infrastructure necessary for peace, security and economic growth. A critical component of this
progress is the restoration of the electricity network. The government of Angola has set a goal to
provide
100
per
cent
electrification
in
urban
areas
and
60 per cent electrification in adjoining areas by 2012. The U.S. Agency for International
Development (USAID) is assisting Angolas government in reaching this target. A pilot project is
under way to address the electrification goals, piloting innovative methods to improve
electrification in the adjoining areas.
Electricity network in the municipality of Kilamba Kiaxi, Luanda, created in GIS
To address this need, the Academy for Educational Development (AED), a leading nonprofit
organization working globally to improve education, health, civil society, and economic
development, is working with Empresa Distribuidor de Electricidade (EDEL), Angolas national
electricity distribution company and two municipal governments to provide training in urban
planning, engineering, and capacity building through the USAID-funded Angola Electricity
Support Program (AESP).
Closing Information Gaps
Up-to-date maps are essential for planning and managing municipal infrastructure. Cadastral
maps are critical for granting land titles and acquiring data necessary to establish an electricity
connection. Prior to the launch of AESP, the most recent cadastral maps available in Angola
dated back to 1989, a serious barrier to the design and implementation of electricity access
programs.
Providing electricity to homes and businesses requires more than just installing poles and
stringing cable, says Joao Baptista Borges, the chief executive officer of EDEL, which provides
service to more than seven million people in and around Luanda. Maps, census, customer, and
infrastructure datawhich are outdated or nonexistent in Angolaare fundamental in planning
for and providing electricity.
One of the first activities under AESP was the systematic gathering of information about
community resources, households, and infrastructure already in place in the pilot areas. AESP
employed ArcView software to introduce its Angolan counterparts to GIS in order to develop
accurate baseline information on residences and businesses in the municipalities of Kilamba
Kiaxi and Viana. The information collected through surveys and site visits was added to
geographic data and maps to create the most up-to-date geographic information systems for the
two municipalities.
AED selected ArcView based on Esris reputation and because the software is easy to use for
inputting and manipulating data for utility, governmental and community use.

The newly created maps contain information on land plots and existing electric networks and are
providing EDEL with vital information, such as street addresses, meter numbers, and where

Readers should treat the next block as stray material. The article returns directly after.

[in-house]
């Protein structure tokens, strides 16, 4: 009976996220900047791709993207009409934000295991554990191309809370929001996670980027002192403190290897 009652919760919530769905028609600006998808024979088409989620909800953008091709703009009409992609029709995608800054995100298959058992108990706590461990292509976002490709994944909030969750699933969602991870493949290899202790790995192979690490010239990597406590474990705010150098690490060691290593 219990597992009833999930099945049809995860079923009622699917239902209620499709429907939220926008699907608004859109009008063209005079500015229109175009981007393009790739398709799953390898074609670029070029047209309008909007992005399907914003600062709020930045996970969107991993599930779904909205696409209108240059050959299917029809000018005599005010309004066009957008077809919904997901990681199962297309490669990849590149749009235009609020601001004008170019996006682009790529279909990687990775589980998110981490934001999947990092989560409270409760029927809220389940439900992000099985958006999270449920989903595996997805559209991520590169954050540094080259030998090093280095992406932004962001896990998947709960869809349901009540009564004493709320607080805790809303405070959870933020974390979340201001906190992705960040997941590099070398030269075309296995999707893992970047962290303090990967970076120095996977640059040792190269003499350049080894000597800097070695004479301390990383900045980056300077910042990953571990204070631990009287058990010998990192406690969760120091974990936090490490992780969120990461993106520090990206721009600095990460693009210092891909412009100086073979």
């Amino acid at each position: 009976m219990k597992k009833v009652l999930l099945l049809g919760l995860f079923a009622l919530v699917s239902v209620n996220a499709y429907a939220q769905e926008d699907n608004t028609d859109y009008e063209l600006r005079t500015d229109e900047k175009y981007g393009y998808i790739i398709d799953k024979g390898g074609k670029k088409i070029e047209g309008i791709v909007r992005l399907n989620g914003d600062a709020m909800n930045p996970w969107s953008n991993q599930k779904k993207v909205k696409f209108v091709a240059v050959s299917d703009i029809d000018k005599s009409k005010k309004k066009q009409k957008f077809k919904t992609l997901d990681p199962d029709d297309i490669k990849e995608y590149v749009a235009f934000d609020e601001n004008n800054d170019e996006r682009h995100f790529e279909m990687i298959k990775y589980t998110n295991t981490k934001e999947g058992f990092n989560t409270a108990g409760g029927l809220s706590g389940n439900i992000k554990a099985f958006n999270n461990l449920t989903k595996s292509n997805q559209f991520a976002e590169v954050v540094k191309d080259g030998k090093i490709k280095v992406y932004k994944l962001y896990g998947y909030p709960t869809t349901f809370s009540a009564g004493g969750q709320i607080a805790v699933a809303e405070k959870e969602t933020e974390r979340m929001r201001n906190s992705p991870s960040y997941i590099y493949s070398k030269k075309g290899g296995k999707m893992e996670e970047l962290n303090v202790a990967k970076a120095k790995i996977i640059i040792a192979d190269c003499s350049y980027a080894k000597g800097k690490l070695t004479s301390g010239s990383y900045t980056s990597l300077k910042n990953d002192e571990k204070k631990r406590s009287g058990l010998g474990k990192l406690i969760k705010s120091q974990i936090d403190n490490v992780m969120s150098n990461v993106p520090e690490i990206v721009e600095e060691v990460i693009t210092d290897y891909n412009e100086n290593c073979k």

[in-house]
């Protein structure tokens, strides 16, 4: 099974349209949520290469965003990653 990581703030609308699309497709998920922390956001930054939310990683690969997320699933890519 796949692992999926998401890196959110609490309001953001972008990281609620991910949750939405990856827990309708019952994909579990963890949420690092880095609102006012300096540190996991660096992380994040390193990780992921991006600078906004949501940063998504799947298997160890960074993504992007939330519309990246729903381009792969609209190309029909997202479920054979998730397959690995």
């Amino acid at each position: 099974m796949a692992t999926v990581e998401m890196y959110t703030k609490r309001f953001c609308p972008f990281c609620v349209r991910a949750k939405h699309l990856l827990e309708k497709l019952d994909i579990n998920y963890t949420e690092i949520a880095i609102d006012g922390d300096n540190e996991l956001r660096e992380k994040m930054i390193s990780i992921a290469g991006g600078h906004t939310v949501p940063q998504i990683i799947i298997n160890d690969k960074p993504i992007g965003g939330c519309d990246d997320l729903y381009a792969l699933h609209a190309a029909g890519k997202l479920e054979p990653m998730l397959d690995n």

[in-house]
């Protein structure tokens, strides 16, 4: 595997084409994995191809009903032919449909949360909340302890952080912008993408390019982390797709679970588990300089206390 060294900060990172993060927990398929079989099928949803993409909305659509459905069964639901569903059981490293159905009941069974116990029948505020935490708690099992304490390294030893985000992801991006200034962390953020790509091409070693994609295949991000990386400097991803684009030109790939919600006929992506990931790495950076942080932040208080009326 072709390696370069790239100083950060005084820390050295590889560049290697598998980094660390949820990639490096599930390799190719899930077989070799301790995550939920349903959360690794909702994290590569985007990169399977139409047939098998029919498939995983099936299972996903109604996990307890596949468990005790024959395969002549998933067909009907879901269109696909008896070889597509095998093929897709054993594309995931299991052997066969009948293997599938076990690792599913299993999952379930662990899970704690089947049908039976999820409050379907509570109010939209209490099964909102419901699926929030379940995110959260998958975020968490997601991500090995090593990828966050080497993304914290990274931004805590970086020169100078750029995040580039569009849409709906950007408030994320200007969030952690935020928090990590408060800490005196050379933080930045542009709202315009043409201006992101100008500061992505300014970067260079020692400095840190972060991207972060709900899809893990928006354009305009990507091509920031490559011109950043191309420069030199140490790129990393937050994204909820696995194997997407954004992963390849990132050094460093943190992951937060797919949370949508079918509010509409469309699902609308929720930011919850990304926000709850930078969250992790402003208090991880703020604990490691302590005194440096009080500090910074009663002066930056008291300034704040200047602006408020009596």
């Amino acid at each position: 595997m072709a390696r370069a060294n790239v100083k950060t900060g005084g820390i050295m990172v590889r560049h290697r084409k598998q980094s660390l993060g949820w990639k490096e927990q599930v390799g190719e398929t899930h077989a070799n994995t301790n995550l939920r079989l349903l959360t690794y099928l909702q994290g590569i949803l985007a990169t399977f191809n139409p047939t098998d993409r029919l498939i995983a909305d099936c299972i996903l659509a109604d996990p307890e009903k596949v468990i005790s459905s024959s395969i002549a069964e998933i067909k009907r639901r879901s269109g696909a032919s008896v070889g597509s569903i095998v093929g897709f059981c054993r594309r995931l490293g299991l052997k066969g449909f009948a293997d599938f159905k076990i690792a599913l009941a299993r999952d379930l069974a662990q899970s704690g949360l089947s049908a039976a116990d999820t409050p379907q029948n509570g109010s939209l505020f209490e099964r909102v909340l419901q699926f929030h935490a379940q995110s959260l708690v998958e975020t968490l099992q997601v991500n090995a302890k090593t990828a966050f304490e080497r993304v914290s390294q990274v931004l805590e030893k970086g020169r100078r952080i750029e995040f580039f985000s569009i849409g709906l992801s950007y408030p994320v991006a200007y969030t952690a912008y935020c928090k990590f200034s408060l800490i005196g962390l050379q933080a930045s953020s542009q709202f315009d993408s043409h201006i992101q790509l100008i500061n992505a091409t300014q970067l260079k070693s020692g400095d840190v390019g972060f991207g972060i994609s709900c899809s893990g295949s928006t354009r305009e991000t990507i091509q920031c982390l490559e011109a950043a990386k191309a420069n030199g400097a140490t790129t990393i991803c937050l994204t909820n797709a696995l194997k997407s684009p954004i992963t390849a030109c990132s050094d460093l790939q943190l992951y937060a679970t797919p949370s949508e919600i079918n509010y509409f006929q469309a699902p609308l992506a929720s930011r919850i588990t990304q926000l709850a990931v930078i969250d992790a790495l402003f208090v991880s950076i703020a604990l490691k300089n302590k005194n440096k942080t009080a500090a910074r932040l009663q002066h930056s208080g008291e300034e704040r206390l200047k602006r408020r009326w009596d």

houses are connected to the electrical system. That information will help EDEL deliver more
accurate electricity bills, provide better customer service, and extend the network.

Surveyors in Kilamba Kiaxi map the municipality


A further breakdown of the layered datasets provides information detailing the extent of
electrical infrastructure. With this information, AED and local stakeholders were able to gather
and analyze trend information and establish a concrete understanding of who was benefiting
from electricity, differentiating between legal and illegal connections and identifying which
households were not electrified.
A Sustainable Intervention
In addition to upgrading the quality and type of information available, there is a capacitybuilding component to AESP. To date, EDEL and municipal government staff have been trained
on the use and application of ArcView software and GIS principles. The training was so
successfuland the software so usefulthat EDEL has secured its own ArcView software
licenses.
As this project continues, training has been expanded to local stakeholders, including small
businesses, civil servants, and residents. Within a forum of open dialog and transparency,
municipal governments will have increased opportunities for iterative planning, flexibility, and
adjustment. This will lead not only to improved electrical infrastructure but also to increased
capacity through collective engagement, planning, and improved governance practices.
Community members in the AESP pilot areas place a high value on the information that has
become available to them through the application of GIS. Equipped with information,
community groups and individual households are better able to communicate their needs to
EDEL and advocate improved service.
GIS has forged new paths and shed new light on underutilized power sources, forecasting, and
long-term capital planning. AESP has increased access to electricity or improved electricity
service for more than 6,500 households. Another 25,000 households will be supplied with
electricity in 2009.

Question:

1. What do you mean by closing information gaps? How it inputs and manipulate
data for utility, government and community use.
2. How can planning help in improving electricity service of any nation?
3. Discuss the Angola Electricity Support Program (AESP). Explain the
interventions by AESP.
4. How the surveyors in Kilamba Kiaxi map the municipality? What was the
analysis after mapping?
5. Analyze the case study by using SWOT analysis and write down the case facts.